World of Waterfalls Blog
This page displays all of our blog posts (latest posts first).
The blog posts shown here include both non-waterfall and waterfall writeups. So in addition to our in-depth waterfall posts, the article/post topics can range from educational writeups, musings, features, advice, product reviews, and more.
If you’re looking for waterfall writeups, you can find them in our Destinations page.
Most recent blog posts (reverse chronological order):
Choshi Otaki Waterfall (小坂七滝; Choshi Otaki Falls) was a 7m tall 20m wide gusher making it the largest waterfall on the main branch of the Oirase Stream.
Kosaka Nanataki Waterfall (小坂七滝; Kosaka Nanataki Falls) was a roadside waterfall tumbling some 60m over apparently 7 drops between Kosaka and Lake Towada.
Hottai Waterfall (法体の滝; Hottai Falls) was a trapezoidal-shaped 57m waterfall that was unusual in that it faces the mountain whose slope it resides upon.
Kamabuchi Waterfall (釜淵の滝; Kamabuchi Falls) was a short but sweet 8.5m waterfall named after the rounded surface that apparently looks like an inverted pot.
Shirogane Waterfall (白銀の滝; Shirogane Falls) was an attractive 22m waterfall located upstream from Ginzan Onsen’s charming and nostalgic historic town center.
Mogami Shiraito Waterfall (最上川白糸の滝; “White Thread Falls”) was an impressively tall 120m waterfall spilling into the Mogami River (one of Japan’s longest).
Tamasudare Waterfall (玉簾の滝) was an easy-to-access waterfall near Sakata with a 63m plunge making it the tallest such waterfall in the Yamagata Prefecture.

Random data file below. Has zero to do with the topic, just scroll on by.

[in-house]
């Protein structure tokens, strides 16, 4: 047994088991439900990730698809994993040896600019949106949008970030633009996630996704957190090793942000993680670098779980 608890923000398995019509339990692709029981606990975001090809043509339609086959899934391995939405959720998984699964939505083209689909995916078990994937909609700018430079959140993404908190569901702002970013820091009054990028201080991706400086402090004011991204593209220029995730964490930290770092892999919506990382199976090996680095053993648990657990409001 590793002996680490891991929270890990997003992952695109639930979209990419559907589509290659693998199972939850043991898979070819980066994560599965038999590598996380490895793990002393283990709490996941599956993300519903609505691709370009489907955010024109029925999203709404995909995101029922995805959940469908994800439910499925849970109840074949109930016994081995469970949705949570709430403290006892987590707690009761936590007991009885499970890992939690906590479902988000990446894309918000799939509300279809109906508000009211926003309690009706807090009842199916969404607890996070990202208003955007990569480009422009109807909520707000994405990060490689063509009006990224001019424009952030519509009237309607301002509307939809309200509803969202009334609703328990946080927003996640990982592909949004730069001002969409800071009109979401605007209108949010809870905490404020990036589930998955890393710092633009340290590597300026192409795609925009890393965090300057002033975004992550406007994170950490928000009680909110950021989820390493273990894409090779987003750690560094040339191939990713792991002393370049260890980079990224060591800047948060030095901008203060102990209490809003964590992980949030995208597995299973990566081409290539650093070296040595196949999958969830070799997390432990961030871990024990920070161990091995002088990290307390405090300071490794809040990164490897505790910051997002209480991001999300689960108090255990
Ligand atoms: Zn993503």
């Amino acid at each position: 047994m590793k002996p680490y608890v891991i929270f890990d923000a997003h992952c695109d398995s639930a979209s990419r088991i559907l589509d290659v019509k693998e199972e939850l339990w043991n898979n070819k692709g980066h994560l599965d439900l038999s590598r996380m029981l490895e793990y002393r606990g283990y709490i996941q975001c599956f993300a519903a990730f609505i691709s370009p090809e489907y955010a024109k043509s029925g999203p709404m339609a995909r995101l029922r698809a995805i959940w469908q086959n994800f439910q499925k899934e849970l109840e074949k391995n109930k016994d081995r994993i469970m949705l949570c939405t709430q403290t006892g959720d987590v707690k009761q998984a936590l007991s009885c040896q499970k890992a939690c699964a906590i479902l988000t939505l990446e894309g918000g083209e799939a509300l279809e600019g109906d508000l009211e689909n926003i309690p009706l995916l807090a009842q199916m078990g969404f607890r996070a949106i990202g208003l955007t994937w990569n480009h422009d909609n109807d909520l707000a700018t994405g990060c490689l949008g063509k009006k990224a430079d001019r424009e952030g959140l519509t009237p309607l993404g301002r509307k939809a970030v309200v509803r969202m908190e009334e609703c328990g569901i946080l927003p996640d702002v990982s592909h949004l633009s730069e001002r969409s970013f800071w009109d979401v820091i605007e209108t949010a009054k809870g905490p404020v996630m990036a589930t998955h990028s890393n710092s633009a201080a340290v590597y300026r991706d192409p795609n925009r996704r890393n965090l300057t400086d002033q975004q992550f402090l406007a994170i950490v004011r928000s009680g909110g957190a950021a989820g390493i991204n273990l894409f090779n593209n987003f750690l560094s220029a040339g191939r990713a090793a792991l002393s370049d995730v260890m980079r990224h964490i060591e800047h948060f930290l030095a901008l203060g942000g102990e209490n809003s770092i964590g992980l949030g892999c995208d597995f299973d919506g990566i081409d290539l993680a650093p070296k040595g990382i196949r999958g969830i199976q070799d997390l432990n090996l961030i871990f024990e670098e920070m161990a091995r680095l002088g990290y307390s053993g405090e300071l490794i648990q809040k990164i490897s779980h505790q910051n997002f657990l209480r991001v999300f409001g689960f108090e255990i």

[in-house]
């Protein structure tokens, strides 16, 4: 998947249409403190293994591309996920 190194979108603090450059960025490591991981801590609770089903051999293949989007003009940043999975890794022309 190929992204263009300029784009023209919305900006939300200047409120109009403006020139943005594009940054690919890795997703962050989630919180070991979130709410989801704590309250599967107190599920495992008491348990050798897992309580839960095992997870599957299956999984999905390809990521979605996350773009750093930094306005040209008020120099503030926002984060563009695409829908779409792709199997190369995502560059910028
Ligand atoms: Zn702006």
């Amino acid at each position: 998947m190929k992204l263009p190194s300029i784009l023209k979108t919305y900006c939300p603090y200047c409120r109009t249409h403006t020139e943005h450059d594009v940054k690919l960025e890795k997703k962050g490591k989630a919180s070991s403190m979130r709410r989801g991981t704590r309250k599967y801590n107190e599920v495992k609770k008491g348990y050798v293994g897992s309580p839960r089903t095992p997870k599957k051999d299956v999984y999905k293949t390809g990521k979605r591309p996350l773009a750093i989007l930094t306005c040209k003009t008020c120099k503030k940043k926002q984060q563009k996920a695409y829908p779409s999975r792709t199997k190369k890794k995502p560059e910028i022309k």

Sotaki Waterfall (惣滝; “So Falls”) was a towering 80m waterfall near the Tsubame Onsen, which also offers a back-to-nature rotemburo experience after a hike.
Shiraito Waterfall (白糸の滝; “White Thread Falls”) was a 70m wide spring with clear blue water dropping 3m over that stretch near the Karuizawa resort area.
Yonako Waterfall (米子大瀑布; Yonako Great Falls) was a pair of tall, plunging waterfalls (Fudo Falls and Gongen Falls) seen together at the edge of a caldera.
Fukube Waterfall (ふくべの大滝; Fukube Great Falls) was a towering 86m roadside waterfall right next to the Hakusan-Shirakawago White Road and close to Ubagataki.
Ryusoga Waterfall (龍双ケ滝; Ryuso Falls) was a large and attractive 60m fan-type waterfall that spreads out into a tight gorge shared with a single-lane road.
Ubagataki Waterfall (姥ヶ滝; Ubagataki Falls) was a large and unusual, yellow waterfall with 2 foot baths situated underneath the Hakusan White Road Toll Road.
Yinhe Cave Waterfall (银河洞瀑布; Yinhedong Pubu) is a popular yet unusual waterfall in that it sits next to a temple or shrine that was built into a cave.
Eongtto Falls (엉또폭포; Eongtto Pokpo) is a temporary waterfall that only flows in or immediately after heavy rain, which makes it a big deal when it does flow.
Cheonjiyeon Falls (천지연폭포; Cheonjiyeon Pokpo) is a wide waterfall reachable by an easy flat walk in the western outskirts of Seogwipo City on Jeju Island.
Sojeongbang Falls (소정방폭포; Sojeongbang Pokpo) is a 5m waterfall near the famous Jeongbang Falls in Jeju Island so you can visit both on an extended walk.
Jeongbang Falls (정방폭포; Jeongbang Pokpo) could very well be the signature waterfall attraction in Korea (let alone Jeju Island) as it’s all over the socials.
Cheonjeyeon Falls (천제연폭포; Cheonjeyeon Pokpo) is a popular series of three waterfalls each with colorful blue ponds under the right lighting conditions.
Wonang Falls (원앙폭포; Wonang Pokpo) is a wide 10m tall segmented waterfall, but its real draw was the colorful blue plunge pool doubling as a swimming hole.